October 20, 2017 / 11:38 AM / a year ago

Merkel says Britain must move on Brexit bill to break deadlock

German Chancellor Angela Merkel and other European Union leaders take part in an EU summit in Brussels, Belgium, October 20, 2017. REUTERS/Virginia Mayo/Pool

BRUSSELS (Reuters) - German Chancellor Angela Merkel said on Friday that the European Union could only agree to enter the next phase of Brexit negotiations in December if Britain provided specific assurances about its readiness to settle financial obligations to the bloc.

Speaking to reporters at the end of a two-day EU summit in Brussels, Merkel said it was “very clear” what British Prime Minister Theresa May had to do to break a deadlock in the talks that has prevented a discussion about Britain’s post-Brexit relationship with the bloc, known as “phase two”.

“We hope that by December we have moved along enough to allow phase two to begin but that depends on the extent to which Great Britain makes progress so that we can say that it is sufficient on the core themes of phase one,” Merkel told a news conference at the end of an EU summit.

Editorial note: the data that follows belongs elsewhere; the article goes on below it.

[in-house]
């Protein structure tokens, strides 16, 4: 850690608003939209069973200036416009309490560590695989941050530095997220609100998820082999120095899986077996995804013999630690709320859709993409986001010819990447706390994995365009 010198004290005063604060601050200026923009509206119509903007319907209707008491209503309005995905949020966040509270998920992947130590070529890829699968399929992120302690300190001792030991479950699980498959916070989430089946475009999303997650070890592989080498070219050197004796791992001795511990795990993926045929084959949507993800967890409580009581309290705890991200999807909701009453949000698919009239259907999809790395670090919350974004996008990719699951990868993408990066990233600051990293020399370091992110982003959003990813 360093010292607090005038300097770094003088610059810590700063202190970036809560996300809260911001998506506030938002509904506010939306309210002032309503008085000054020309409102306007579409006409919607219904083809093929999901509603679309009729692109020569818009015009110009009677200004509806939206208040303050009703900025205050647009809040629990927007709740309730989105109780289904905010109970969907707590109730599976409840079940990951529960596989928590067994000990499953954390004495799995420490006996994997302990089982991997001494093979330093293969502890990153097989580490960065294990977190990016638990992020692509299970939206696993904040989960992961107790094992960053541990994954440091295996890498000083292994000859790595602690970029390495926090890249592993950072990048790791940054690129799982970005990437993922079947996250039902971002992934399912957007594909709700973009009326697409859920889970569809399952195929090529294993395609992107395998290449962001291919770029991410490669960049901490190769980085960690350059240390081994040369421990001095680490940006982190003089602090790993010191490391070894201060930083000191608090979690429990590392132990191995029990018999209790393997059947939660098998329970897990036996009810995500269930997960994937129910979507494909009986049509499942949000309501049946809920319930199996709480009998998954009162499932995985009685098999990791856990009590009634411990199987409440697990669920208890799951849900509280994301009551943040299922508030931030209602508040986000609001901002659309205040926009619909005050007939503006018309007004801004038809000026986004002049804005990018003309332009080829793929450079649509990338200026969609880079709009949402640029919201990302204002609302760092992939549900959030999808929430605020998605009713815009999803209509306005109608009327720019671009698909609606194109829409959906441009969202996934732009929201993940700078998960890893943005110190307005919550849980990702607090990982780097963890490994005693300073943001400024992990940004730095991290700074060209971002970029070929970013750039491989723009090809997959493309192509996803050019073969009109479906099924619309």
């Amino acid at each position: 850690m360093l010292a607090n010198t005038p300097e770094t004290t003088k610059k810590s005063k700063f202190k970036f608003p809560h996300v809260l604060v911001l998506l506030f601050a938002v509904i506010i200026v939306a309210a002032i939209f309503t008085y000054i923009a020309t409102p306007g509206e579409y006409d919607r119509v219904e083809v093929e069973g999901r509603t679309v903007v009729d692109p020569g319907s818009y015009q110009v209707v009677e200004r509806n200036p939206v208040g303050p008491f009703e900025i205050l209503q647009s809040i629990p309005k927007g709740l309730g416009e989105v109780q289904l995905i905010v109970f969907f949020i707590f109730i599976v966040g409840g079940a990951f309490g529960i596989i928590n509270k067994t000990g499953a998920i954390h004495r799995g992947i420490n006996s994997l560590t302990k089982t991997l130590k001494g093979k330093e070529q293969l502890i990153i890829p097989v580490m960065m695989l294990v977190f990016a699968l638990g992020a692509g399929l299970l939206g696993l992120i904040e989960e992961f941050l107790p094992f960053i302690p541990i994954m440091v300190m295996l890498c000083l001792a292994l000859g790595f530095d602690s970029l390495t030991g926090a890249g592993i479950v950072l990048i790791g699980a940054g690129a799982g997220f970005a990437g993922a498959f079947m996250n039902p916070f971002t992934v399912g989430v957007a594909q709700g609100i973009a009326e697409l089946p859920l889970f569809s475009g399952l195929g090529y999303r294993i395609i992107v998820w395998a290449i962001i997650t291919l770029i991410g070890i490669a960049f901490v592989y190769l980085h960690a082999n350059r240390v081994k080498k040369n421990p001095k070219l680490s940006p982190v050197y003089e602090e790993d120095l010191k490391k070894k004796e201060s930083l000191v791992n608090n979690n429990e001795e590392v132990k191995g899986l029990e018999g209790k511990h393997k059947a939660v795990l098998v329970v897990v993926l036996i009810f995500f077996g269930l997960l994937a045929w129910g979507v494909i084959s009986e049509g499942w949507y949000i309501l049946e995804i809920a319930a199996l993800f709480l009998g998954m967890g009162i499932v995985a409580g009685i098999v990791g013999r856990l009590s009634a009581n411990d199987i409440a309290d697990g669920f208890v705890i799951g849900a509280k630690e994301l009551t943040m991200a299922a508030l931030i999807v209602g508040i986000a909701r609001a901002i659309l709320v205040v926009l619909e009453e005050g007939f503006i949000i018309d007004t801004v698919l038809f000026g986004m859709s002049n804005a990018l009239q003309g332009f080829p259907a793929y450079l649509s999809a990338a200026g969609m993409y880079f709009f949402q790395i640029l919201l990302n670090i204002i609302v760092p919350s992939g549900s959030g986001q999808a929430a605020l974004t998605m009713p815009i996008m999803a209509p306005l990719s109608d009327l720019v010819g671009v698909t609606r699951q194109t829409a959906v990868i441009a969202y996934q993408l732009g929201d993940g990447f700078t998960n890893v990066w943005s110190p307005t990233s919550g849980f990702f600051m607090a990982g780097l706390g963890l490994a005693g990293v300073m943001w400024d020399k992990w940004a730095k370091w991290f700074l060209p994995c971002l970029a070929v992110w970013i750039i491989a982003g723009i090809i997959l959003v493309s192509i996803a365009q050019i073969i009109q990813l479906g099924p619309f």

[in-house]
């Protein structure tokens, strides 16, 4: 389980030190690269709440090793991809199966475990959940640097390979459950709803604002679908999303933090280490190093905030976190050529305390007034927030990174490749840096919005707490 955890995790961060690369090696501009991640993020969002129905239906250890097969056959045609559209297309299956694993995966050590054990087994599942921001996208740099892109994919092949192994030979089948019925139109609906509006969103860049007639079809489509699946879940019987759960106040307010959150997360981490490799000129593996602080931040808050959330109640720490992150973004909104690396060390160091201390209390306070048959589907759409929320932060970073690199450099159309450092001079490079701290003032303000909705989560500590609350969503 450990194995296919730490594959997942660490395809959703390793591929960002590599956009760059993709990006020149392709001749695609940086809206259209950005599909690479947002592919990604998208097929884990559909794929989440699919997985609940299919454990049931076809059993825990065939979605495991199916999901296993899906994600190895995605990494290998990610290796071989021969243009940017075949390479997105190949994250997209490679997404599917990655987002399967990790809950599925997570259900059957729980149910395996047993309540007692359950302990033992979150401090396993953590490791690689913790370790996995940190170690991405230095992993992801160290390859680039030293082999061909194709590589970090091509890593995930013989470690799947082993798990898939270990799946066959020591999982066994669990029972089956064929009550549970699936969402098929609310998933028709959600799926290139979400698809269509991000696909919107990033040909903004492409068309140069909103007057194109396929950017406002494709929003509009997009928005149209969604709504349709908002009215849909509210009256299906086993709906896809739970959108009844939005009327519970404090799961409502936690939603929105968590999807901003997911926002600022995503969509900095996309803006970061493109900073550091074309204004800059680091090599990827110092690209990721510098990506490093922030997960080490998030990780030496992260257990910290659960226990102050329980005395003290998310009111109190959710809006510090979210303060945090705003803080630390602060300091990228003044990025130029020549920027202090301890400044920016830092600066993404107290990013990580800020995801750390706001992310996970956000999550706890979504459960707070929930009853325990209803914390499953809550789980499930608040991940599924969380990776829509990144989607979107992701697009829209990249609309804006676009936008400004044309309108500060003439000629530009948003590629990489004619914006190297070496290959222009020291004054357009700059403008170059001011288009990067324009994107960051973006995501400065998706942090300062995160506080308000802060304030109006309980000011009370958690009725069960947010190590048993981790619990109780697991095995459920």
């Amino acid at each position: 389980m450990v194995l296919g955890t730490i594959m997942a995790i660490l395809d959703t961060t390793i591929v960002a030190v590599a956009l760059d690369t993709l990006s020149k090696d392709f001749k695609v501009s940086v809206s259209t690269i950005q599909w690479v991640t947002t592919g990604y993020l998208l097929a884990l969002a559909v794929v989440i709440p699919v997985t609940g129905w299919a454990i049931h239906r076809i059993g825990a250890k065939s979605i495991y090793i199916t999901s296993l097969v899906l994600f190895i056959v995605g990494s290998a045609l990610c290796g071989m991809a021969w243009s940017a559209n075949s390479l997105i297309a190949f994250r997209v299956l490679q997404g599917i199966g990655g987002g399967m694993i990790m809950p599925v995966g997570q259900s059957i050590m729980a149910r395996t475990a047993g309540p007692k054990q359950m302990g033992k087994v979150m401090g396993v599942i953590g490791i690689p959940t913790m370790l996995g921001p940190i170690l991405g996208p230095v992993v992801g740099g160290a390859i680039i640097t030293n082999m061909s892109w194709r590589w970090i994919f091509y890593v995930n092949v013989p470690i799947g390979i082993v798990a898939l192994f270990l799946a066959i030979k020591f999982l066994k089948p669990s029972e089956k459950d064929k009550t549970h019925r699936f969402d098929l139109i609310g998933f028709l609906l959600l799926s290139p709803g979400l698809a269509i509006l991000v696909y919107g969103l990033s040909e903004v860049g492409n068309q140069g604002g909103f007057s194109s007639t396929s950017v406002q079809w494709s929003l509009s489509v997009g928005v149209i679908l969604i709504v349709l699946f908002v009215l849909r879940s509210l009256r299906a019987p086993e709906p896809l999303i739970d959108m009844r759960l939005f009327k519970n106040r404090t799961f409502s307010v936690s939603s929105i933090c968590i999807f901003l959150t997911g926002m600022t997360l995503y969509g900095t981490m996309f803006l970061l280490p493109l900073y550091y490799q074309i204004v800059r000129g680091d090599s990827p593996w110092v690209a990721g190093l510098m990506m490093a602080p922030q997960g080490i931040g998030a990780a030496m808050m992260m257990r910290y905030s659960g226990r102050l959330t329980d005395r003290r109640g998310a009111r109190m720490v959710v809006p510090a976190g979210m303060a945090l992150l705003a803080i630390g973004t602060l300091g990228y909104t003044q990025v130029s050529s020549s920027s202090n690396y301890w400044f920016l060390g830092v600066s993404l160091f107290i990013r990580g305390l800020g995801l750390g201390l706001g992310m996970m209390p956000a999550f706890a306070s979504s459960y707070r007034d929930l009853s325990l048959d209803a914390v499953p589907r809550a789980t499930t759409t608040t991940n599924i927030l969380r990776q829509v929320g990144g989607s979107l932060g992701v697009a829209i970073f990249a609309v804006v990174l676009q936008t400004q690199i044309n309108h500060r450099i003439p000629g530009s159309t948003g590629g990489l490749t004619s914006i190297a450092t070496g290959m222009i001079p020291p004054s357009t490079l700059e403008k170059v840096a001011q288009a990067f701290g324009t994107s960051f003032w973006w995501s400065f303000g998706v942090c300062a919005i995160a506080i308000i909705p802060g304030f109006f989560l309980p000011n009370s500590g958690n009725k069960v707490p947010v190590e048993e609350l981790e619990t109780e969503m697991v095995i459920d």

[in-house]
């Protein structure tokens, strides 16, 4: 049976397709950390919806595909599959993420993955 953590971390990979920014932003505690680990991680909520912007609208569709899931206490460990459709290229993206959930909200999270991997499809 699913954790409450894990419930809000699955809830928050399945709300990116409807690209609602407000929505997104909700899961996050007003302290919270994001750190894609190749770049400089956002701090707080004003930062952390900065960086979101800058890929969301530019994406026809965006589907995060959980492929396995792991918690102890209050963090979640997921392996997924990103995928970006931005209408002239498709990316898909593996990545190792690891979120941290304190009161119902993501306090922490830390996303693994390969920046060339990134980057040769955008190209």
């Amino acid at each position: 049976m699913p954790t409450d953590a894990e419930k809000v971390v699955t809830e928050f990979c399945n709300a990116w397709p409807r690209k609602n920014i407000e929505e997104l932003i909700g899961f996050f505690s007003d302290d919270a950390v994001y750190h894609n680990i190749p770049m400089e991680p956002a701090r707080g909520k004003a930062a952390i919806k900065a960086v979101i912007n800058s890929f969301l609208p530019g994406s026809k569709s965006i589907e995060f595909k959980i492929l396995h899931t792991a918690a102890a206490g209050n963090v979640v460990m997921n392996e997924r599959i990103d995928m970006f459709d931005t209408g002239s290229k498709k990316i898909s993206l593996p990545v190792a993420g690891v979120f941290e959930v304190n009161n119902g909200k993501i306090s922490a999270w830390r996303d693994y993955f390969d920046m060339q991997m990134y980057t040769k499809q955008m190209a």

She said that the main obstacle was Britain’s failure so far to signal a readiness to settle financial obligations to the bloc that EU officials estimate at around 60 billion euros.

May, under severe domestic pressure after a botched election in June that saw her Conservatives lose their majority, has said that Britain will stand by its financial commitments to the EU without offering figures.

“I think it is very clear what additional steps need to be taken,” Merkel said.

Asked about suggestions from May that Britain could pursue a two-year transitional deal once it leaves the bloc in 2019 in order to buy time to clinch a more comprehensive agreement, Merkel said this was not the primary focus for now.

“The two-year transition phase is an interesting idea, no question. But it is not part of phase one of the negotiations,” she said. “So it is there in the room and will be discussed at the proper time.”

Reporting by Noah Barkin; Editing by Alissa de Carbonnel

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